If I were to do a clean install of XP, how would I go about getting it to show up in the boot loader? I've just downloaded easy BCD on the recommendation from a friend would this help me out?

    I'm really not sure about the system reserved partition it wasn't there straight away (viewable in windows) when I installed Win 7. I have a feeling it appeared when I tried to install XP.

    Thanks again for the help.
  4. gbhall

    gbhall TechSpot Chancellor Posts: 2,431   +77

    well don't quote me, because I'll try to help without any personal experience. You may end up in deep do-do, but I think it goes like this.

    XP would need a primary partition (presumably partition 3 in your case). You would FDISK or by other means hide (temporarily perhaps) the first two partitions with Win7 on them. Install XP from the setup CD as usual, making sure it goes on the third and blank partition.

    On boot you will now have only one OS automatically booting via the dear old boot.ini, ntldr.exe etc. Then by booting the install DVD of Win7, you do a repair installation, (or something similar) which trashes the XP boot loader, and installs a new BCD boot loader which should pick up all three OS's to offer as triple boot.

    All I can say is good luck, and try to get more authoritative instructions than I can offer first !!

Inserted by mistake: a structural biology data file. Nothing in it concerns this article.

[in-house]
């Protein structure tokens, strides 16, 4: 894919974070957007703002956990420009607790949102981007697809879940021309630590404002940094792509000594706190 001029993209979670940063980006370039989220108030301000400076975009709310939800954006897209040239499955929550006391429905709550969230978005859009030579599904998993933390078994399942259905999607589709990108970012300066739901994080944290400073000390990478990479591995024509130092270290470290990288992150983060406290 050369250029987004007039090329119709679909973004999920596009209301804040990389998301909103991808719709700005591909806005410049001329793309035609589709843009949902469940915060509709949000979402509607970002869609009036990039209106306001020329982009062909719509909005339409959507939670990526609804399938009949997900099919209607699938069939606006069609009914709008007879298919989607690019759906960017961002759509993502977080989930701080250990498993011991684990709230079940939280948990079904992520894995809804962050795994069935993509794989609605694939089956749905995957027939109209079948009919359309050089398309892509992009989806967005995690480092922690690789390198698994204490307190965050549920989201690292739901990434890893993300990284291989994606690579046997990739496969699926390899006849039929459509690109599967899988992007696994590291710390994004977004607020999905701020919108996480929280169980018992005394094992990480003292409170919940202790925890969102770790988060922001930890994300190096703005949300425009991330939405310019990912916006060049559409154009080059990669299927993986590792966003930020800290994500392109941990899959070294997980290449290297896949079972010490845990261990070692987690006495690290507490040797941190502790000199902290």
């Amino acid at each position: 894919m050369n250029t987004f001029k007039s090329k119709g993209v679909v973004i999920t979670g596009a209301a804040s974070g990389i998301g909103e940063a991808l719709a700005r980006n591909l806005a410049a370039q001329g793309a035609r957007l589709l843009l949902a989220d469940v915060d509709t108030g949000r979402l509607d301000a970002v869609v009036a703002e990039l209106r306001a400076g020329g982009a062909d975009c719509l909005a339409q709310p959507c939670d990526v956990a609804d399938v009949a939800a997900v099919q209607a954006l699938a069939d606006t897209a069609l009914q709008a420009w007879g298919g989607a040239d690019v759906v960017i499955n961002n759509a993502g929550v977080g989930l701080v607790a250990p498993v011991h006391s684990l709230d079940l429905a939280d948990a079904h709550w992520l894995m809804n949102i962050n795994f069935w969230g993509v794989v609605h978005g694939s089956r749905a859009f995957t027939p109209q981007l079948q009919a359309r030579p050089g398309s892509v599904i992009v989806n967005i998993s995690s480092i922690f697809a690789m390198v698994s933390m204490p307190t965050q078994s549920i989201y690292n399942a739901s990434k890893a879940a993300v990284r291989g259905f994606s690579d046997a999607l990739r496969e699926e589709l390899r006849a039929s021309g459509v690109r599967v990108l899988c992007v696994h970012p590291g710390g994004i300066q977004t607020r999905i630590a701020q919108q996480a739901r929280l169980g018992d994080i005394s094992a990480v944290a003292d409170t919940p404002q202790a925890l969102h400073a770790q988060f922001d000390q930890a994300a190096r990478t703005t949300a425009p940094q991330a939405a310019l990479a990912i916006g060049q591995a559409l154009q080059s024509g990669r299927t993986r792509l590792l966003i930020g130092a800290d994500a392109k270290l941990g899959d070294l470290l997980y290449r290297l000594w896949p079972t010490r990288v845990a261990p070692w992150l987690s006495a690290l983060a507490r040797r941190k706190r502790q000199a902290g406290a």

The preferred way is always to install OS's in order of development, i.e. XP, then Vista, then Win 7, and each will take over responsibility for booting the earlier theory.....MS's know how good that is, don't you ?
  5. Will_m

    Will_m TS Enthusiast Topic Starter Posts: 77

    Hey I tried reinstalling XP which got to the restart part, but on boot was told I had a disk read error....

    I used the Win 7 disc to repair the boot part and then used easy BCD to add a Win XP boot entry which believe it or not worked perfectly!

    My only problem now is that the XP system drive is D not C, does this matter? Would it be possible to change it? I'm guessing it happened because I didn't hide the Win 7 partitions?

    I also still have the annoying 'system reserved' partition too, getting really tempted to delete it.

  6. gbhall

    gbhall TechSpot Chancellor Posts: 2,431   +77

    yes, it was because you failed to hide the other OS. There is no effective way to change the drive letter except start again, with the other partitions hidden. I maintain it does not affect anything really, others say it will come back to bite you when you least want trouble. Some deeply-poor software, for instance, will insist on being installed on drive C:

    beware deleting the system partition, unless it is numbered higher than bootable partitions.
  7. Will_m

    Will_m TS Enthusiast Topic Starter Posts: 77

    Thanks, I think I may re-install just to be on the safe side and for my own OCD tendencies. How do I go about hiding the Win 7 partitions when installing XP?
  8. gbhall

    gbhall TechSpot Chancellor Posts: 2,431   +77

    use partition magic, gParted, easeus, fdisk etc partition management. Set partition status to 'hidden'
  9. DataCabbitKSW

    DataCabbitKSW TS Rookie

    You can change a drive lettering inside of Windows to match whatever letter scheme you like. However I would recommend you do it early on, as changing your system drive letter can sometimes cause problems. As far as doing the multi-boot, yes, BCDedit and EasyBCD are the best ways to go about it if you are using the Windows 7 bootloader initially. It can chain into other bootloaders fairly well (like the NT/XP one). There are a swarm of documents and posts on how to do it over on TechNet: